- Document 1 Recommendations on principles, objectives
and ways aimed at the full implementation of the Treaty, as well as its universality. This document would follow the same format and structure of the 1995 Principles and Objectives, developing those elements upon which we are able to find agreement. These recommendations would form the basis for further negotiation and refinement at the Review Conference, and for the adoption of a set of 2000 Principles and Objectives. The intention is not that these should replace or be a renegotiation of the 1995 Principles and Objectives, an approach which would have the potential of weakening the achievements reached in 1995, but would rather be in addition to the 1995 agreement.
It should be pointed out here that the contents of the "Principles and Objectives" cover the full range of the provisions and obligations of the NPT. The document is accordingly divided into 8 sections: A Preamble, Universality, Non-proliferation, Nuclear disarmament, Nuclear-weapon-free zones, Security assurances, Safeguards, and Peaceful uses of nuclear energy. Under these headings there are two different types of provisions. Statements of general or continuing principle which it was envisaged would be relevant at the time of adoption as well as into the future, and statements of objectives which identified certain
specific goals which should be striven for in the period until the next Review Conference. While differing in nature both types of provisions are intended to set realizable targets which can be reported upon, measured and evaluated. The primary area of attention of the Preparatory Committee should therefore, in South Africa's view, be to consider and develop updated statements of objectives and ways which identify certain specific goals which should be striven for in the period until the Review Conference in 2005. Whilst we may be able to strengthen and tighten the general or continuing principle language, we should not be averse to duplicating those statements which remain of continuing validity.
- Document 2 : Recommendations on the establishment of
subsidiary bodies to be established within the respective Main Committees for specific issues relevant to the Treaty, so as to provide for a focused consideration of such issues.
- Document 3 Recommendations on specific proposals or
initiatives to be considered by the Review Conference. Possible recommendations which may be developed here are steps envisaged in the Principles and Objectives or in the Resolution on the Middle East, but may also be new initiatives launched during the preparatory process. An example of such a new initiative could be a proposal for the adoption of a security assurance protocol to the NPT.
- Document 4 Conference.
The procedural arrangements for the Review
Given the functions of the NPT's Review Conference within the strengthened review process which I have outlined earlier in my statement, the Review Conference should be focused on producing two documents:
- Document 1 : A 2000 Principles and Objectives which would be negotiated on the basis of the recommendations prepared by the PrepCom and on inputs received at the Review Conference. The document should look forward and identify the areas in which, and the means through which, further progress should be sought in the full implementation of the Treaty in the future, with specific reference to the next review period. The document should also address specifically what might be done to strengthen the implementation of the Treaty and to achieve its universality.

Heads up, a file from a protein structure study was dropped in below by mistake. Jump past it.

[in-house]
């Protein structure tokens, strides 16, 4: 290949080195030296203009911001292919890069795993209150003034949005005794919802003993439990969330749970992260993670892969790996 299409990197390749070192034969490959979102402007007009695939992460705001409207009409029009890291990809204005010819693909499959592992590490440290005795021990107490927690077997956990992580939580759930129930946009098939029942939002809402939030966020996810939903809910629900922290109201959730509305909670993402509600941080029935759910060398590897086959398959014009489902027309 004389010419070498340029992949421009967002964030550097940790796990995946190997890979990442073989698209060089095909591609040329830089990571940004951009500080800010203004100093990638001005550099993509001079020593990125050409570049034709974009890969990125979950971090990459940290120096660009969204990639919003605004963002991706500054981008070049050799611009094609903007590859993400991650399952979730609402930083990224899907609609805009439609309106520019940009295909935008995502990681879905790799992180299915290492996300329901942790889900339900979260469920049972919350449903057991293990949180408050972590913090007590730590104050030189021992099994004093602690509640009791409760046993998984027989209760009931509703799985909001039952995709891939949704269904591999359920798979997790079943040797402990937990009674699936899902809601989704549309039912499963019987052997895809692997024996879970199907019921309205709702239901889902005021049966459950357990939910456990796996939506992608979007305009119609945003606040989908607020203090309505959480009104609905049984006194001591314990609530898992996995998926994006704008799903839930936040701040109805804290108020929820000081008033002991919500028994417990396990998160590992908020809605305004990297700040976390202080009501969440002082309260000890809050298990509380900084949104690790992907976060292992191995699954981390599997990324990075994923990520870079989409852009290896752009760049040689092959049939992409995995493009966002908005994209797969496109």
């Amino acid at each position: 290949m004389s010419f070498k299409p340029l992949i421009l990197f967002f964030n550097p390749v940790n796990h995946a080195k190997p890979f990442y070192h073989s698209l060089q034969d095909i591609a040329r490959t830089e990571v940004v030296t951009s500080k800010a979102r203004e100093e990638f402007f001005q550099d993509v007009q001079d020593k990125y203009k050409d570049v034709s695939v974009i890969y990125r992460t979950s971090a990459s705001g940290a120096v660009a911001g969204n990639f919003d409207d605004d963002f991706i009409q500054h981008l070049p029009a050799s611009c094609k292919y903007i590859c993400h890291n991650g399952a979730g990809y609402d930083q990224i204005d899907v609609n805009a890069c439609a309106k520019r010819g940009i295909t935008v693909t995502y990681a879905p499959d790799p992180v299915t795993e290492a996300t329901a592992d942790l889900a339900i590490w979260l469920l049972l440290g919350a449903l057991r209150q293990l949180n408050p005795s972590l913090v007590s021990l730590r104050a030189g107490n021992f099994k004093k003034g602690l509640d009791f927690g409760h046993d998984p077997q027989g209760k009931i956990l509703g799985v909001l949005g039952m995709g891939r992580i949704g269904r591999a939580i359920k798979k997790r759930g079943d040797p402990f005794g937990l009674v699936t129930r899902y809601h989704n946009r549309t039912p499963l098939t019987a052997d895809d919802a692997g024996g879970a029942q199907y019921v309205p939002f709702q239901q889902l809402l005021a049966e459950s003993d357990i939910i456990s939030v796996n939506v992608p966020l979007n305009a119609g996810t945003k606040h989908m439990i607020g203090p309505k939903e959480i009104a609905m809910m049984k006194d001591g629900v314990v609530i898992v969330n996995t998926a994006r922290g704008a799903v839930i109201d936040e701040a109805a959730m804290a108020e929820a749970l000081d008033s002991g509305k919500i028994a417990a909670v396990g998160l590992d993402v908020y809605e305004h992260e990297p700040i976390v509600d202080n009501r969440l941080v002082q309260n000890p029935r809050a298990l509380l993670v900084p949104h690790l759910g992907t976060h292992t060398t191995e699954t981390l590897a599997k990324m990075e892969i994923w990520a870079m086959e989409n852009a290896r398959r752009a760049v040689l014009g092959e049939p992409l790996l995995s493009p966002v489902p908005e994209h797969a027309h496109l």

Owing to the nature of the document (i.e. setting the agenda for the implementation of the Treaty) it will be necessary that a consensus should exist on its content and adoption at the Review Conference. The nature of the
document also dictates that it should be relatively concise.
Document 2 A Final Declaration which should look back over the period under review, evaluating the results of the period it is reviewing, including the implementation of the undertakings of the States Parties under the Treaty.
Owing to the nature of this document and given the differences of interpretation which might exist on issues under review (as has been demonstrated at previous Review Conferences) it will be necessary for a consensus to exist on its adoption, but not necessarily on all of its content. In areas where it may prove to be impossible to reach agreement on an issue under review the document could contain statements reflecting the differences in interpretation or understanding.
South Africa's Foreign Minister Alfred Nzo stated at the 1995 Conference that many countries have, with good reason, been critical about the failures and the delays to fully implement the NPT and that "so as not to draw these issues into the debate about the continued existence of the Treaty, it is desirable that the review process provided for in Article VIII(3) should be strengthened". The PrepComs from 1997 onwards are therefore the test to show whether we have achieved the goals which were identified in 1995 and whether the "deal" which was struck in 1995 still continues to hold the confidence of all the Treaty's States parties. Although our progress has been slow thus far, we must now make best use of the two weeks at this PrepCom to refocus our efforts and fully utilise the potential inherent in the 1995 Conference decisions.
My delegation has provided a revised version of the working paper which we circulated at the 1998 PrepCom meeting in Geneva on the issues which I have addressed in this statement to the Secretariat for distribution. We hope, and believe, that this Working paper will assist us in achieving agreement on this important matter.
South Africa will be taking up the substantive issues of the NPT in its participation in the nuclear disarmament, safeguards and peaceful uses of nuclear energy clusters, as well as in the specific time which has been made available for the consideration of nuclear disarmament, the fissile material treaty (FMT), and the 1995 Middle East Resolution.
Mr Chairperson, I thank you.